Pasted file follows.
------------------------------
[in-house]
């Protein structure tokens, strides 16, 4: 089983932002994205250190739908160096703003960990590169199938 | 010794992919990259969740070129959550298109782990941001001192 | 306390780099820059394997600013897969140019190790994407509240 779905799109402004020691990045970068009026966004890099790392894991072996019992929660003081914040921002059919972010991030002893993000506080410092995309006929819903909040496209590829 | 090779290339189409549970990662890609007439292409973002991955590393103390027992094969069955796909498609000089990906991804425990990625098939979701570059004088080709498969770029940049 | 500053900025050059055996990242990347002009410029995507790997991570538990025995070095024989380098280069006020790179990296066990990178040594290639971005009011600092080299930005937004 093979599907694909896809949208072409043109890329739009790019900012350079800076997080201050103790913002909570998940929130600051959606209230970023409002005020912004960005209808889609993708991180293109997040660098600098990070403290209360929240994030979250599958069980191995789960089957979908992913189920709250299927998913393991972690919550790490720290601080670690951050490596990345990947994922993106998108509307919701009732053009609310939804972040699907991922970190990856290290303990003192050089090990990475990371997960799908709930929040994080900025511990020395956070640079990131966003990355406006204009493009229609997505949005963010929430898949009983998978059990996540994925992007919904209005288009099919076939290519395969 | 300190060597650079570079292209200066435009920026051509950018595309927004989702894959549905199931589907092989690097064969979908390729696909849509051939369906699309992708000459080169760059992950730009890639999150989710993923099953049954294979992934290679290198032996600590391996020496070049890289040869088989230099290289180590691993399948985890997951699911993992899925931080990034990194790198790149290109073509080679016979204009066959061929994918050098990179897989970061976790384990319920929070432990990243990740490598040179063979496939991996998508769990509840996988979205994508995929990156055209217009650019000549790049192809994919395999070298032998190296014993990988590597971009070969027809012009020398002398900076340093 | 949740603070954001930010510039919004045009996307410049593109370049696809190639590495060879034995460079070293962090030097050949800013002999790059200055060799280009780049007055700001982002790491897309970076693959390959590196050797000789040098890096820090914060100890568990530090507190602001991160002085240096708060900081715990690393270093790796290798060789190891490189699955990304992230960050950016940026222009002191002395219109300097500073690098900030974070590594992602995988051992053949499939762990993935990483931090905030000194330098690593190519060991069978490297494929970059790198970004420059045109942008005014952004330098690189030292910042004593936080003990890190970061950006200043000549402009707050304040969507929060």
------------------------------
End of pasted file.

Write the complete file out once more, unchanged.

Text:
[in-house]
């Protein structure tokens, strides 16, 4: 089983932002994205250190739908160096703003960990590169199938 | 010794992919990259969740070129959550298109782990941001001192 | 306390780099820059394997600013897969140019190790994407509240 779905799109402004020691990045970068009026966004890099790392894991072996019992929660003081914040921002059919972010991030002893993000506080410092995309006929819903909040496209590829 | 090779290339189409549970990662890609007439292409973002991955590393103390027992094969069955796909498609000089990906991804425990990625098939979701570059004088080709498969770029940049 | 500053900025050059055996990242990347002009410029995507790997991570538990025995070095024989380098280069006020790179990296066990990178040594290639971005009011600092080299930005937004 093979599907694909896809949208072409043109890329739009790019900012350079800076997080201050103790913002909570998940929130600051959606209230970023409002005020912004960005209808889609993708991180293109997040660098600098990070403290209360929240994030979250599958069980191995789960089957979908992913189920709250299927998913393991972690919550790490720290601080670690951050490596990345990947994922993106998108509307919701009732053009609310939804972040699907991922970190990856290290303990003192050089090990990475990371997960799908709930929040994080900025511990020395956070640079990131966003990355406006204009493009229609997505949005963010929430898949009983998978059990996540994925992007919904209005288009099919076939290519395969 | 300190060597650079570079292209200066435009920026051509950018595309927004989702894959549905199931589907092989690097064969979908390729696909849509051939369906699309992708000459080169760059992950730009890639999150989710993923099953049954294979992934290679290198032996600590391996020496070049890289040869088989230099290289180590691993399948985890997951699911993992899925931080990034990194790198790149290109073509080679016979204009066959061929994918050098990179897989970061976790384990319920929070432990990243990740490598040179063979496939991996998508769990509840996988979205994508995929990156055209217009650019000549790049192809994919395999070298032998190296014993990988590597971009070969027809012009020398002398900076340093 | 949740603070954001930010510039919004045009996307410049593109370049696809190639590495060879034995460079070293962090030097050949800013002999790059200055060799280009780049007055700001982002790491897309970076693959390959590196050797000789040098890096820090914060100890568990530090507190602001991160002085240096708060900081715990690393270093790796290798060789190891490189699955990304992230960050950016940026222009002191002395219109300097500073690098900030974070590594992602995988051992053949499939762990993935990483931090905030000194330098690593190519060991069978490297494929970059790198970004420059045109942008005014952004330098690189030292910042004593936080003990890190970061950006200043000549402009707050304040969507929060």